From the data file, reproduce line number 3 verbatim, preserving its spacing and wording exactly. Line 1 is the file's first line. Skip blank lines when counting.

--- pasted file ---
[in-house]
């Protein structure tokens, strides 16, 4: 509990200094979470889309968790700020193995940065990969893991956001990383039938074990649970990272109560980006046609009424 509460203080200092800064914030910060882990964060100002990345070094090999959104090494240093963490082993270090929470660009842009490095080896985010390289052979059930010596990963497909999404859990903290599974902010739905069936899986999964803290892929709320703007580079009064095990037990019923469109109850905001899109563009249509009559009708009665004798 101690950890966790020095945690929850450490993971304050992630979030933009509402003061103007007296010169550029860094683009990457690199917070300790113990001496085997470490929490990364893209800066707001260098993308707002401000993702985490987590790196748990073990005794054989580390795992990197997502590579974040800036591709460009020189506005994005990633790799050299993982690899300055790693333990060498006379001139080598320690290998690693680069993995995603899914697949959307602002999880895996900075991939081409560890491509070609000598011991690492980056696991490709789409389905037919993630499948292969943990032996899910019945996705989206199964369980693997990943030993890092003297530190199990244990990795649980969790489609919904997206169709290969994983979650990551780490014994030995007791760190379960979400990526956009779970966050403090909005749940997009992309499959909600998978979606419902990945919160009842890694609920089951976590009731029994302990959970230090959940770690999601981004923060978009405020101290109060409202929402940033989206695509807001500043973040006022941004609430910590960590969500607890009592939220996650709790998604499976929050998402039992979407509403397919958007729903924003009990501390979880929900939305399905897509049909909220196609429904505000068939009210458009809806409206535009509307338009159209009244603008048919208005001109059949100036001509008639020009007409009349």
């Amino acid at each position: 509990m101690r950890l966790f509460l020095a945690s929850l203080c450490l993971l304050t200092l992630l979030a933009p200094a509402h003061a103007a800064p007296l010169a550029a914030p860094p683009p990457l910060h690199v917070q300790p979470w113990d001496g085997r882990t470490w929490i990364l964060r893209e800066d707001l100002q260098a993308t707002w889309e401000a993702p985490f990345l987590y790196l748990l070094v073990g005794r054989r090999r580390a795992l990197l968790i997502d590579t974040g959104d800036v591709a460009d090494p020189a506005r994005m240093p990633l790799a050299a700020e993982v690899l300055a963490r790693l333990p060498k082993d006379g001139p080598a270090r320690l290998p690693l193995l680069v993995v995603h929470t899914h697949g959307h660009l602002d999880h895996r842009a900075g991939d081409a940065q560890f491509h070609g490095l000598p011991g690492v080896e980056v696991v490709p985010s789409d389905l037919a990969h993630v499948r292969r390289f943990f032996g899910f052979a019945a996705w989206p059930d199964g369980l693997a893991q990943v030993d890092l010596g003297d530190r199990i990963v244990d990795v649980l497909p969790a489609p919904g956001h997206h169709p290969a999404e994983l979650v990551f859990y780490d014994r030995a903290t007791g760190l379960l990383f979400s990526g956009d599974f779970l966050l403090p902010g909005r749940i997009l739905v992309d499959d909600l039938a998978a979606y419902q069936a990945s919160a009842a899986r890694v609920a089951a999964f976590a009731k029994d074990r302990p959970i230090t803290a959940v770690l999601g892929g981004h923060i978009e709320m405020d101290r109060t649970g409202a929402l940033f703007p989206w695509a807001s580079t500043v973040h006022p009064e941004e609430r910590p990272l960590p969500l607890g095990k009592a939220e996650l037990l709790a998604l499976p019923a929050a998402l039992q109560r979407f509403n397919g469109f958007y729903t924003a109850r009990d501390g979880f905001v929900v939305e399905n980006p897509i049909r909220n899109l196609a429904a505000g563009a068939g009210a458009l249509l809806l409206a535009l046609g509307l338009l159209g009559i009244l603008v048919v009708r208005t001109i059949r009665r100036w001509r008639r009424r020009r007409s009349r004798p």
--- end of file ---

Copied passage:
């Amino acid at each position: 509990m101690r950890l966790f509460l020095a945690s929850l203080c450490l993971l304050t200092l992630l979030a933009p200094a509402h003061a103007a800064p007296l010169a550029a914030p860094p683009p990457l910060h690199v917070q300790p979470w113990d001496g085997r882990t470490w929490i990364l964060r893209e800066d707001l100002q260098a993308t707002w889309e401000a993702p985490f990345l987590y790196l748990l070094v073990g005794r054989r090999r580390a795992l990197l968790i997502d590579t974040g959104d800036v591709a460009d090494p020189a506005r994005m240093p990633l790799a050299a700020e993982v690899l300055a963490r790693l333990p060498k082993d006379g001139p080598a270090r320690l290998p690693l193995l680069v993995v995603h929470t899914h697949g959307h660009l602002d999880h895996r842009a900075g991939d081409a940065q560890f491509h070609g490095l000598p011991g690492v080896e980056v696991v490709p985010s789409d389905l037919a990969h993630v499948r292969r390289f943990f032996g899910f052979a019945a996705w989206p059930d199964g369980l693997a893991q990943v030993d890092l010596g003297d530190r199990i990963v244990d990795v649980l497909p969790a489609p919904g956001h997206h169709p290969a999404e994983l979650v990551f859990y780490d014994r030995a903290t007791g760190l379960l990383f979400s990526g956009d599974f779970l966050l403090p902010g909005r749940i997009l739905v992309d499959d909600l039938a998978a979606y419902q069936a990945s919160a009842a899986r890694v609920a089951a999964f976590a009731k029994d074990r302990p959970i230090t803290a959940v770690l999601g892929g981004h923060i978009e709320m405020d101290r109060t649970g409202a929402l940033f703007p989206w695509a807001s580079t500043v973040h006022p009064e941004e609430r910590p990272l960590p969500l607890g095990k009592a939220e996650l037990l709790a998604l499976p019923a929050a998402l039992q109560r979407f509403n397919g469109f958007y729903t924003a109850r009990d501390g979880f905001v929900v939305e399905n980006p897509i049909r909220n899109l196609a429904a505000g563009a068939g009210a458009l249509l809806l409206a535009l046609g509307l338009l159209g009559i009244l603008v048919v009708r208005t001109i059949r009665r100036w001509r008639r009424r020009r007409s009349r004798p």